TALLAHASSEE — Gov. Rick Scott, who unveiled his first budget in 2011 with the warning that “every school district is going to have to … do better with less,” four years later is striking a different tune.
In the middle of a heated campaign with likely Democratic nominee Charlie Crist, Scott’s campaign has unveiled an education budget that offers up record spending for public schools and looks to bolster bonus programs offered to public teachers.
“We want to make sure that our students have every opportunity to succeed in the classroom and in their careers, and we want to make sure our teachers have every tool they need to make that possible,” Scott said in a news release.
Education has taken center stage in the campaign.
Crist, a former Republican governor, has focused his attention on the fact that the first budget Scott signed into law included a $1.3 billion public education cut. Scott, meantime, has stressed that after Crist’s first budget included record per-pupil funding, public education was cut by more than $1 billion over the remainder of Crist’s administration.
Last week Scott’s office – not the campaign – rolled out his education funding proposal, which included a record $19.6 billion, or $7,176-per-pupil. That’s $50 more than the per-pupil record Crist signed into law in 2007, which will likely become a talking point for Scott.
Because that budget announcement came five months earlier than last year, Scott’s opponents immediately cast it as political.
“This proposal, which would have to be approved by the Legislature long after November’s election, seems very much like a desperate attempt to win votes to cover his record,” Andy Ford, president of the Florida Education Association, said after the announcement.
His group, the state’s largest teachers union, has endorsed Crist and taken Scott to court on issues including Senate Bill 736. The bill was the first one Scott signed after taking office and, in part, ties teacher pay to student performance.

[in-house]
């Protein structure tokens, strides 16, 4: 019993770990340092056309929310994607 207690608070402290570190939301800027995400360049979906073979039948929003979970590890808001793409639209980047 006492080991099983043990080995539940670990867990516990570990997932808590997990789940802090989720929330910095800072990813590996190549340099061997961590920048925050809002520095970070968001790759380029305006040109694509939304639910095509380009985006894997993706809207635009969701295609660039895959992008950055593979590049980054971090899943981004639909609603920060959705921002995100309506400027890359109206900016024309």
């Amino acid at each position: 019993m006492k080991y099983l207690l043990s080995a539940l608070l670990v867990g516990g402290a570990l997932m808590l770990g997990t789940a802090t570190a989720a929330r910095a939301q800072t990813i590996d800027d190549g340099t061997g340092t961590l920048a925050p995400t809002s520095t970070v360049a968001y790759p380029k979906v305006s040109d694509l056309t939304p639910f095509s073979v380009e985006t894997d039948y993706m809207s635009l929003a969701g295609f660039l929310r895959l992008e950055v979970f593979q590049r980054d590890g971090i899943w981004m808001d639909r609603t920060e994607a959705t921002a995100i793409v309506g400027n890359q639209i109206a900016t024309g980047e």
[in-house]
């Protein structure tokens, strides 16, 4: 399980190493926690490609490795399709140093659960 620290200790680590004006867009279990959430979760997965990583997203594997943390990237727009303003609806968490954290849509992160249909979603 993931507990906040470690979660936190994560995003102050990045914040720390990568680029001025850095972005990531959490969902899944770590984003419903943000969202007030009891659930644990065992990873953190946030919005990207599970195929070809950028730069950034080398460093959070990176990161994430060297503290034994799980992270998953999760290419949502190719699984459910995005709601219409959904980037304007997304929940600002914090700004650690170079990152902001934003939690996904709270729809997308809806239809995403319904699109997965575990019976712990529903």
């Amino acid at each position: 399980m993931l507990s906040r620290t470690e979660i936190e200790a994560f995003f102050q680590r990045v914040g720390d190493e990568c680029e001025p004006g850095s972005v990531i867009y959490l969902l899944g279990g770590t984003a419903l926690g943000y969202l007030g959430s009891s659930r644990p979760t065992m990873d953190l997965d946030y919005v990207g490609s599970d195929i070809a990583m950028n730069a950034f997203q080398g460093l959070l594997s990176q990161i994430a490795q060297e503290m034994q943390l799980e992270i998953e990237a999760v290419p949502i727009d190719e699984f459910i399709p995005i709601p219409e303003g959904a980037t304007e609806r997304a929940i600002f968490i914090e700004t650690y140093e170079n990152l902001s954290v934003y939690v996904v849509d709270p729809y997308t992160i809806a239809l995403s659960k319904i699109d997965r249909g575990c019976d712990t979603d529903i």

In Tampa Monday, Crist said he hasn’t reviewed Scott’s education proposals and couldn’t comment on them specifically.
“What did he say? He’s going to spend billions and billions on education and set a record next year?” Crist said. “What we ought to do is judge him by his deeds — the fact that he cut education by $1.3 billion when he first got in. If Rick Scott were to get re-elected he’d go back to old, bad Rick.”
In a news release Monday, the Florida Democratic Party said Scott’s budget proposal for next year, with per pupil spending of $7,176, when adjusted for inflation, is still lower than all four years of Crist’s term as governor.
Scott is now proposing increasing from $10,000 to $20,000 the award for Florida’s teacher of the year and giving every district teacher of the year $10,000. Scott also signed into law $480 million for teacher pay increases during the 2013 legislative session.
Scott is also calling for a “comprehensive investigation” of state standardized tests, adopted under former Gov. Jeb Bush — a major figure in state and national Republican politics who has endorsed Scott’s campaign.
The review will look at factors like why students must take the test, how much time is given for the tests, and what types of students must take the test.
Scott also wants a committee to take another look at the Florida Standards, a set of standardized tests based on the now controversial Common Core standards, another Bush-supported plan.
That committee’s proposed changes could come after the state made a round of tweaks to the standards last year.
Crist said he favors the Common Core standards, “as long as it’s done appropriately, and what I mean by that is not over-testing … We need testing but within reason.”
Tribune staff writer William March contributed to this report.